USDA Rural Development Helps Rural Wisconsin Community Provide Senior Housing, Child Care and Clean Water
Earth Day was earlier this week and one village in Wisconsin has helped secure the future for themselves and their children through environmental upgrades. Nestled in a valley in western Wisconsin, the Village of Spring Valley has faced its share of challenges throughout its history. Prior to completion of an earthen dam in 1968, flooding was a chronic problem.
Two projects largely funded by USDA Rural Development have improved the quality of life and the environment in Spring Valley. The first, completed in June 2011, is the new wastewater treatment plant. Because the Rotating Biological Contactor system’s capacity had been significantly reduced in years prior, the need to upgrade the plant was inevitable. The Village received $3.5 million in funding through USDA Rural Development’s Water and Environmental program.
“The wastewater treatment plant is more compliant with the Wisconsin Department of Natural Resources. We release back into the Eau Galle River after treatment, so it’s imperative that we meet the standards,” said Marsha Brunkhorst, Spring Valley Village President.
The other project, on the Village’s west side, is the Spring Valley Health and Rehabilitation Center. This facility, completed in 2011, boasts over 40,500 square feet of spacious interior, 46 private suites with private baths, neighborhoods with household designs, two interior courtyards with patios and strolling paths, a chapel and many more amenities. It is Medicaid and Medicare certified and offers therapy and rehabilitative services including physical, speech, occupational and restorative therapies. USDA Rural Development provided more than $6 million towards the construction of the non-profit facility with a Community Facilities guaranteed loan, and $600,000 towards the cost of the furnishings and equipment. The center incorporated solar energy panels in its construction, providing all the domestic hot water needed for the entire facility. Current projections show payback from the solar panels in approximately six years.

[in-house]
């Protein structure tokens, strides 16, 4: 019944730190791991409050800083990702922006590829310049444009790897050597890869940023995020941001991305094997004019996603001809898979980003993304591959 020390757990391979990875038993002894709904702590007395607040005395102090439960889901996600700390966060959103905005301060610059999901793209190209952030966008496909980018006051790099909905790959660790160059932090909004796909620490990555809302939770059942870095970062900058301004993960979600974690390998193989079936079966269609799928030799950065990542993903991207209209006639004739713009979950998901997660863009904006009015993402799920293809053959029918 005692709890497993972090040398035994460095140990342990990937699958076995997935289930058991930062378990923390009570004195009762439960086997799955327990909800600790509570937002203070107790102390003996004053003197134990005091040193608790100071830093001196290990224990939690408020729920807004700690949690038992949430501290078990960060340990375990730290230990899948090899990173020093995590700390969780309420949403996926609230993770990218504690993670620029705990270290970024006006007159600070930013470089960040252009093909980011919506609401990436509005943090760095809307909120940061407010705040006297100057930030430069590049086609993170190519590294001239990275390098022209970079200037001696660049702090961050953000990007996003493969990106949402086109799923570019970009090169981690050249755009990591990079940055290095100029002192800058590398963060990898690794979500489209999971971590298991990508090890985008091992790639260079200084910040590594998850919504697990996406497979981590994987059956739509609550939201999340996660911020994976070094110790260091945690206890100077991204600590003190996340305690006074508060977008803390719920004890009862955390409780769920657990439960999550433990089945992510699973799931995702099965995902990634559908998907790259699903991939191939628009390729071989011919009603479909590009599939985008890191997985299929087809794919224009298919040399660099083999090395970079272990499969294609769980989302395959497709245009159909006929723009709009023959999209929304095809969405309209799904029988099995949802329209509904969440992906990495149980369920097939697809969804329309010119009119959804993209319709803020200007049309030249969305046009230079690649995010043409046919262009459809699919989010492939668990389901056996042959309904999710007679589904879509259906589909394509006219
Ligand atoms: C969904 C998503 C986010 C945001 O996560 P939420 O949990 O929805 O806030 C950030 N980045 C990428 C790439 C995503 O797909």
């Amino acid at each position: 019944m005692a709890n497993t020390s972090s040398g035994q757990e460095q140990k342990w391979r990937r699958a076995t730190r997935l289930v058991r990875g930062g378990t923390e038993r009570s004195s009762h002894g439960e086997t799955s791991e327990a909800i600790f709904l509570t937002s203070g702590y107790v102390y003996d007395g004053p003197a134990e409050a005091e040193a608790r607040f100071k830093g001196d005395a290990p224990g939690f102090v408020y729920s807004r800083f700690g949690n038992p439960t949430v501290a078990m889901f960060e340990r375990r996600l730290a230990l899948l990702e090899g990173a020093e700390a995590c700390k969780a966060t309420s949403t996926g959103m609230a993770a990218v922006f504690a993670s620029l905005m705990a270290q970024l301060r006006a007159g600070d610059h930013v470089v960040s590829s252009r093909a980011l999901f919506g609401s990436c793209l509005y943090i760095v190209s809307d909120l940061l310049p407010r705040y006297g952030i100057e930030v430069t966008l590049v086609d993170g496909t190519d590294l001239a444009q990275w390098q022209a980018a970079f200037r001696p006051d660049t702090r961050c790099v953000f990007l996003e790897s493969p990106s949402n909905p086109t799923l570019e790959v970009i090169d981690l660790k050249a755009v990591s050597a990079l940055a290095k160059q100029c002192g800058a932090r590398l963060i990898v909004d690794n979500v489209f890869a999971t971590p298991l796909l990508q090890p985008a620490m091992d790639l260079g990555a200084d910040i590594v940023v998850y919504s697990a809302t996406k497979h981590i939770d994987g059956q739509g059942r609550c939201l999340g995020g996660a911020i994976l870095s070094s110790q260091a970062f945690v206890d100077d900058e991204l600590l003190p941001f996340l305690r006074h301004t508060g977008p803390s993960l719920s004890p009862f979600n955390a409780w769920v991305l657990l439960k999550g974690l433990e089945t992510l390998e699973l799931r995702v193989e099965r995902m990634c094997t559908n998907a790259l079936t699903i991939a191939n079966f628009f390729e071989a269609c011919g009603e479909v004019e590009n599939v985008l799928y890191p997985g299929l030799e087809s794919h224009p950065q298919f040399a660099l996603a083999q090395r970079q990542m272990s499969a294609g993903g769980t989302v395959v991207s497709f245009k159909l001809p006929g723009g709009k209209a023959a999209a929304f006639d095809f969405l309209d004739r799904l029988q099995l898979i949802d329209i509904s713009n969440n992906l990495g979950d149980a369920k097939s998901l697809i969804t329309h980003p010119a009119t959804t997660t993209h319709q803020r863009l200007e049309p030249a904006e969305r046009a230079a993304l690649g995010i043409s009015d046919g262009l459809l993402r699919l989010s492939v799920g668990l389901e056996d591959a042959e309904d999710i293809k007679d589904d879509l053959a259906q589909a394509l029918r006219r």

The lower level of the health care facility has been turned into the Sunshine Child Care and Learning Center, which several staff members utilize for their own children’s day care needs. USDA Rural Development provided a Community Facilities direct loan and a grant towards the day care’s completion.
“Leadership in Spring Valley, both from the municipal standpoint as well as the nonprofit sector, has positioned the community well for the future. The Village has made upgrades to the wastewater utility that will protect the environment and serve the needs of the community for many years to come,” said Brian Deaner, USDA Rural Development Community Programs Director. “Likewise, the Spring Valley nursing home has made improvements to the elder care facility and campus which will serve the changing needs of its residents as baby boomers enter their retirement years and look for a quality of life that is deserved in this rural setting. Rural Development has been instrumental in keeping the costs associated with these large capital improvement projects affordable to the residents of the community.”
For more information on Spring Valley, visit www.springvalleywisconsin.org, and for additional information on Spring Valley Health and Rehabilitation Center, visit www.svhcs.org. To learn more about USDA Rural Development and its wide array of programs, visit www.rurdev.usda.gov/wi.